Working in Belgium

The end of the Brexit transition period (31 December 2020) brought an end to the right to free movement of labour for UK citizens. UK citizens can no longer freely move to EU countries for work and must respect the local immigration rules applicable to non-EU citizens. In practice, this means that any professional activities you conduct when traveling to or living in the EU must comply with the applicable immigration requirements of the country where the activities take place.

If you do not hold a valid M-card or Annex 56 (which proves you applied for the status) and wish to work in Belgium, you will fall into one of three categories depending on the scope of your activities:

  1. Business travel
  2. Frontier workers
  3. Residing and working in Belgium

Business Travel

You are allowed to enter Belgium and other Schengen area countries without a visa for a period of up to 90 days within a 180-day period. The 90 days count down from the day you enter the Schengen area until the day you depart. You can use the short-stay visa calculator to calculate your days in the Schengen area. All days spent in the Schengen area, irrespective of the purpose of the trip (including tourism, family reasons, and business visits), count towards the 90-day limit.

As a business visitor, you are allowed to perform a limited number of business activities without needing prior work authorisation. These allowable business visitor activities include:

  • Attending meetings, conferences, or fair trades to promote your company or its products or services
  • Travelling for business establishment proposes
  • Carrying out research or analysis as a market researchers and analysts
  • Receiving training in techniques and work practices
  • Negotiating sales, concluding sales agreements of services or goods, and purchasing services for an enterprise
  • Providing after-sales or after-lease service
  • Engaging in tourism services
  • Supporting services as translator or interpreter
  • Undertaking temporary assignments as a journalist
  • Conducting training at the Belgian location of a multinational group to which your employer belongs

Depending on the nature and the length of the activities, you may need to comply with certain local labour law requirements such as submitting a Posted Worker Notification (Limosa).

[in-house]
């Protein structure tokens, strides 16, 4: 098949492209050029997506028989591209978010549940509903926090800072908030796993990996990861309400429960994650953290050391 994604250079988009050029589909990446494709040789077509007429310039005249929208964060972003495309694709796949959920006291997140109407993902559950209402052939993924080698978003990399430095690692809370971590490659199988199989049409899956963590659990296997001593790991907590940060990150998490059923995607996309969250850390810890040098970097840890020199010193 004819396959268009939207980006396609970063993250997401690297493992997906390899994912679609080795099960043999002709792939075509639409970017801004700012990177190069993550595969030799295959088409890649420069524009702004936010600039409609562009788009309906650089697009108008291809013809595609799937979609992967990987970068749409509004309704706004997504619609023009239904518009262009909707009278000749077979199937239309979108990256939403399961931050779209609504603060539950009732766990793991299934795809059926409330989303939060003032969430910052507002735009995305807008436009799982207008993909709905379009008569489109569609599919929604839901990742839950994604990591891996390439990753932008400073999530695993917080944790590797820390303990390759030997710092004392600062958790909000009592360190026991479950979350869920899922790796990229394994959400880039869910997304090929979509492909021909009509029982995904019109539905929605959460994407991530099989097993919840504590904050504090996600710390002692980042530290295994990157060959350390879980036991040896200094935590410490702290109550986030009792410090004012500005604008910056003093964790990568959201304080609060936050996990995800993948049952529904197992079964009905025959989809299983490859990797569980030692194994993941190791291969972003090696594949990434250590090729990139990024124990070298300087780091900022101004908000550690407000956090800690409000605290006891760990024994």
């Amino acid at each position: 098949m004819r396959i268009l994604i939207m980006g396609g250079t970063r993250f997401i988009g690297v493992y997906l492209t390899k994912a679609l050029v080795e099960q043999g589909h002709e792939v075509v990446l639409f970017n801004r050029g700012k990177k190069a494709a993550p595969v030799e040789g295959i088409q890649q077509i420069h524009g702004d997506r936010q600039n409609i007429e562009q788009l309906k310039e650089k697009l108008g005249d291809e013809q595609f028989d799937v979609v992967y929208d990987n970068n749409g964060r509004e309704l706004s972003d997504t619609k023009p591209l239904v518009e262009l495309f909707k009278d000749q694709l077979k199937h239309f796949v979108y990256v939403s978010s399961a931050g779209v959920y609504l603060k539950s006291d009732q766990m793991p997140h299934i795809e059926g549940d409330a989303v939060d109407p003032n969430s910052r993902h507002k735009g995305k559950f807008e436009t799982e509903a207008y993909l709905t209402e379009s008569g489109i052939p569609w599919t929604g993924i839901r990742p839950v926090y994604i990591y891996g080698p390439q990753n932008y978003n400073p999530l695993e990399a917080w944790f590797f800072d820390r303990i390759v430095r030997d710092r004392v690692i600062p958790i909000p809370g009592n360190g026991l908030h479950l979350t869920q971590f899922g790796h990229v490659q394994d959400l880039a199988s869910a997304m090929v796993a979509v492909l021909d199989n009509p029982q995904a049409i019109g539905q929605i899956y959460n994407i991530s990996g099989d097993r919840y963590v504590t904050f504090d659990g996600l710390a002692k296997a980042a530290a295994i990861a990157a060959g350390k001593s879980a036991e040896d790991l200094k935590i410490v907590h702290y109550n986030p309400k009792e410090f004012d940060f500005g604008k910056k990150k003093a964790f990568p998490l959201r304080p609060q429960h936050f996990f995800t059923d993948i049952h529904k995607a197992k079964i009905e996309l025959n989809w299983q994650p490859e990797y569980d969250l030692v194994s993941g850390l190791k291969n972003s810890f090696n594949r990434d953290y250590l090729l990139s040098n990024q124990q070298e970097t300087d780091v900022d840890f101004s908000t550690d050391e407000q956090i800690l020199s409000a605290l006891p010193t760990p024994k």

Even if you engage in only allowable business visitor activities you may still require work authorisation if any of the following factors apply:

  • Being placed on a Belgian company's payroll
  • Receiving remuneration from a Belgian company
  • Signing an employment contract or otherwise establishing an employment relationship with a Belgian company
  • Making frequent, repeated business trips to Belgium

If you do not meet any of the categories above or the scope of the activities you will be conducting in Belgium is broader than allowed under business travel, you will require a work permit.

Frontier Workers

UK citizens who were frontier workers in Belgium prior to the end of the transition period (31 December 2020) were able to safeguard their rights in Belgium by applying for an N-card. An N-card does not give you residence rights in Belgium but ensures you can commute between Belgium and the United Kingdom and work in Belgium without a separate work authorisation.

If you do not hold an N-card or Annex 57 (which proves you applied for the N-card) but wish to commute between the United Kingdom and Belgium for work, you can apply for a specific frontier worker work permit. For detailed information please see this page.

Residing and Working in Belgium

If you do not hold a valid M-card or Annex 56 (which proves you applied for the M-card) and wish to work and reside in Belgium, you must apply for and obtain a work and residence authorisation following the rules generally applicable to non-EU nationals. For detailed information please see this page.

Recognition of academic or professional qualifications

Besides immigration considerations, you should also verify whether you need to obtain:

  • Recognition of your academic qualifications. This is generally required in the public sector or in a publicly funded institution, and for regulated professions (e.g. health care, education, legal professions, accountants).
  • Recognition of your professional qualifications. This is required for certain regulated professions. Specific requirements and processes exist per profession or sector.

For more information, please consult the information website of the Belgian government or websites of the relevant authorities: